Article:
Court says ‘environment report necessary’ for planned coal mine in western Turkey
ESKİŞEHİR - Demirören News Agency
Turkey's Council of State’s 14th chamber upheld a ruling by an administrative court in the western province of Eskişehir that an environmental impact assessment (EIA) report is needed for a planned coal mine in the Alpu plain.
Previously, the Provincial Directorate of Environment and Urbanization had decided in December 2017 that an impact assessment report for the mine that will provide coals to a planned thermal power plant is not required. However, the Eskişehir Municipality challenged this decision and took the issue to the court.
“The Second Eskişehir Administrative Court cancelled the provincial directorate’s decision in April 2018. The Eskişehir Governor’s Office appealed against the court’s ruling at the Council of State,” the Eskişehir Municipality said in a statement.
“However, the 14th chamber of the Council of State upheld the lower court’s decision regarding the environmental assessment report. According to the latest ruling, the EIA report must be prepared,” the statement added.
A 1,080 megawatt coal-fired thermal power plant is proposed in Alpu. The power plant is said to consume 7.8 million tons of lignite coal each year.
Concerns over pollution
A group of locals formed a human chain in January to protest plans to build the power plant on a lowland in the Alpu district. They claimed the power plant would seriously damage Eskişehir’s tourism, air, and water.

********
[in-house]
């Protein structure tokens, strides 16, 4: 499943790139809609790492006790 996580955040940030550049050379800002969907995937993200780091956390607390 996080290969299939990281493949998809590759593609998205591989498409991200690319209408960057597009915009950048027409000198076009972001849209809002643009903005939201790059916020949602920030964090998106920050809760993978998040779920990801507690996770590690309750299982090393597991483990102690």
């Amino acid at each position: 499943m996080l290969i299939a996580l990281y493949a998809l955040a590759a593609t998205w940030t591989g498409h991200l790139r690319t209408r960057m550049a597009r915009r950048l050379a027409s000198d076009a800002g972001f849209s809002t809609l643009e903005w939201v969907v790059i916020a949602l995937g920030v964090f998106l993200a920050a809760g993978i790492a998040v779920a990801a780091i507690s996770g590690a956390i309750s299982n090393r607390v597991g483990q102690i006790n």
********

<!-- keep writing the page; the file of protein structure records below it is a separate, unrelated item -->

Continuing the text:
Greenpeace Mediterranean claimed in a recent report on the proposed Alpu power plant that their calculations suggest the air pollution caused by the power plant may trigger 3,200 premature deaths.
NGOs, which are also against the construction of the power plant over environmental concerns, held a press meeting in July to address those worries.
Speaking at the gathering, Akif Aladağ, the president of the Eskişehir-Bilecik Chamber of Medicine, argued that if the power plant project is implemented, cancer incidents will increase significantly across the Eskişehir province, particularly in the Alpu district, over the next 35 years.
“More than one million people in Eskişehir and neighboring districts will be affected by the pollution created by the power plant,” Aladağ claimed.
However, President Recep Tayyip Erdoğan announced on Aug. 3 the plans for the Alpu thermal power plant will go ahead as part of his government’s ambitious 100-day action plan that focuses on putting Turkey’s economy back on track.
“We will hold a tender for the 1,000 MW power plant in Alpu,” Erdoğan said without providing other details.
A tender for the power plant was scheduled for April 26 but the deadline for placing bids was extended to Aug. 15.